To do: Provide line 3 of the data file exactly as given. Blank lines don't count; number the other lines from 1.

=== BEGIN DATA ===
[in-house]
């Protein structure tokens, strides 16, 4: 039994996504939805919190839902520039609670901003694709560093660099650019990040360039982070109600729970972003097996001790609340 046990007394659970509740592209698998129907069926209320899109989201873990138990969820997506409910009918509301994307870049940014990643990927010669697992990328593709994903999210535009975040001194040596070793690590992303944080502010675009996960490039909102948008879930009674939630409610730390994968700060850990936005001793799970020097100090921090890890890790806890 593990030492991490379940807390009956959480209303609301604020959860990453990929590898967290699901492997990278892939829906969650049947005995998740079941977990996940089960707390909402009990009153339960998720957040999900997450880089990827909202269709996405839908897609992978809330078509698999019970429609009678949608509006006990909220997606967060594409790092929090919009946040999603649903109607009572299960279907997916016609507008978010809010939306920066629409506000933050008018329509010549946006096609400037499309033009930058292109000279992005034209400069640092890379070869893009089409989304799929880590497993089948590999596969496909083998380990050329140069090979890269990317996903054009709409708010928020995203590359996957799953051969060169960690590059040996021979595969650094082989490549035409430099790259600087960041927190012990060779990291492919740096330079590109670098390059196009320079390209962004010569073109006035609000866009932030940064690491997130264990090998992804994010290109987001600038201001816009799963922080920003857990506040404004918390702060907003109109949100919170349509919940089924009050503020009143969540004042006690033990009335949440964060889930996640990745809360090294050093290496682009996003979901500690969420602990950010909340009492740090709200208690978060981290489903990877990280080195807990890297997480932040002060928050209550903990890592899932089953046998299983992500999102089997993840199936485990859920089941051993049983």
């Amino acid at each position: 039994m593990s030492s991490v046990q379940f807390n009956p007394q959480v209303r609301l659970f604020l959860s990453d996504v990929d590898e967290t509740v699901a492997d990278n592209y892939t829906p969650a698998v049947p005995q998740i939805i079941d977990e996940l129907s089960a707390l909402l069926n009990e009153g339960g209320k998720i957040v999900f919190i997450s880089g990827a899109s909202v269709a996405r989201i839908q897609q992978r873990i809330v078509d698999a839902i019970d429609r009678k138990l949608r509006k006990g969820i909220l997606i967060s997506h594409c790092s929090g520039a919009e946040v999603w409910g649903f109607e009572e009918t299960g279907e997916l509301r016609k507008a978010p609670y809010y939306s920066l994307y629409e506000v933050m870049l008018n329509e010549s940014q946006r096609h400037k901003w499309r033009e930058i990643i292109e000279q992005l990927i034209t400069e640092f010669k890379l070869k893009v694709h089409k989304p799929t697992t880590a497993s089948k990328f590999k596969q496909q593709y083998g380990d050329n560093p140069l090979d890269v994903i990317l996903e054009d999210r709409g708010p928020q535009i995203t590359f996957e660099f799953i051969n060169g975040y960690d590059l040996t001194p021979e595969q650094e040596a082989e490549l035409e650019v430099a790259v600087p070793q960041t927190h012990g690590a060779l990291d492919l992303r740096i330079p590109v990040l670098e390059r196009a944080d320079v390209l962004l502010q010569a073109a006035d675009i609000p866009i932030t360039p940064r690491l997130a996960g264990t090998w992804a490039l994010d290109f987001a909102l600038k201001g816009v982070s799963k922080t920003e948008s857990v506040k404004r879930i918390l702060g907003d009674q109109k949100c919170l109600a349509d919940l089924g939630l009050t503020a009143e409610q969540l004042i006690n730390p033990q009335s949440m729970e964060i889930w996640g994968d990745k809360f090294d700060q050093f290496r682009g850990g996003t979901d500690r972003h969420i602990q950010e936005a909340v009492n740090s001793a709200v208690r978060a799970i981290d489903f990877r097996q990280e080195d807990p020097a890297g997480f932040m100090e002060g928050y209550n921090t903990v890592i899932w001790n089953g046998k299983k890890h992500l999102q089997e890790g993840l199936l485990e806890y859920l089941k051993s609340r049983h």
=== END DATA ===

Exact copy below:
């Amino acid at each position: 039994m593990s030492s991490v046990q379940f807390n009956p007394q959480v209303r609301l659970f604020l959860s990453d996504v990929d590898e967290t509740v699901a492997d990278n592209y892939t829906p969650a698998v049947p005995q998740i939805i079941d977990e996940l129907s089960a707390l909402l069926n009990e009153g339960g209320k998720i957040v999900f919190i997450s880089g990827a899109s909202v269709a996405r989201i839908q897609q992978r873990i809330v078509d698999a839902i019970d429609r009678k138990l949608r509006k006990g969820i909220l997606i967060s997506h594409c790092s929090g520039a919009e946040v999603w409910g649903f109607e009572e009918t299960g279907e997916l509301r016609k507008a978010p609670y809010y939306s920066l994307y629409e506000v933050m870049l008018n329509e010549s940014q946006r096609h400037k901003w499309r033009e930058i990643i292109e000279q992005l990927i034209t400069e640092f010669k890379l070869k893009v694709h089409k989304p799929t697992t880590a497993s089948k990328f590999k596969q496909q593709y083998g380990d050329n560093p140069l090979d890269v994903i990317l996903e054009d999210r709409g708010p928020q535009i995203t590359f996957e660099f799953i051969n060169g975040y960690d590059l040996t001194p021979e595969q650094e040596a082989e490549l035409e650019v430099a790259v600087p070793q960041t927190h012990g690590a060779l990291d492919l992303r740096i330079p590109v990040l670098e390059r196009a944080d320079v390209l962004l502010q010569a073109a006035d675009i609000p866009i932030t360039p940064r690491l997130a996960g264990t090998w992804a490039l994010d290109f987001a909102l600038k201001g816009v982070s799963k922080t920003e948008s857990v506040k404004r879930i918390l702060g907003d009674q109109k949100c919170l109600a349509d919940l089924g939630l009050t503020a009143e409610q969540l004042i006690n730390p033990q009335s949440m729970e964060i889930w996640g994968d990745k809360f090294d700060q050093f290496r682009g850990g996003t979901d500690r972003h969420i602990q950010e936005a909340v009492n740090s001793a709200v208690r978060a799970i981290d489903f990877r097996q990280e080195d807990p020097a890297g997480f932040m100090e002060g928050y209550n921090t903990v890592i899932w001790n089953g046998k299983k890890h992500l999102q089997e890790g993840l199936l485990e806890y859920l089941k051993s609340r049983h």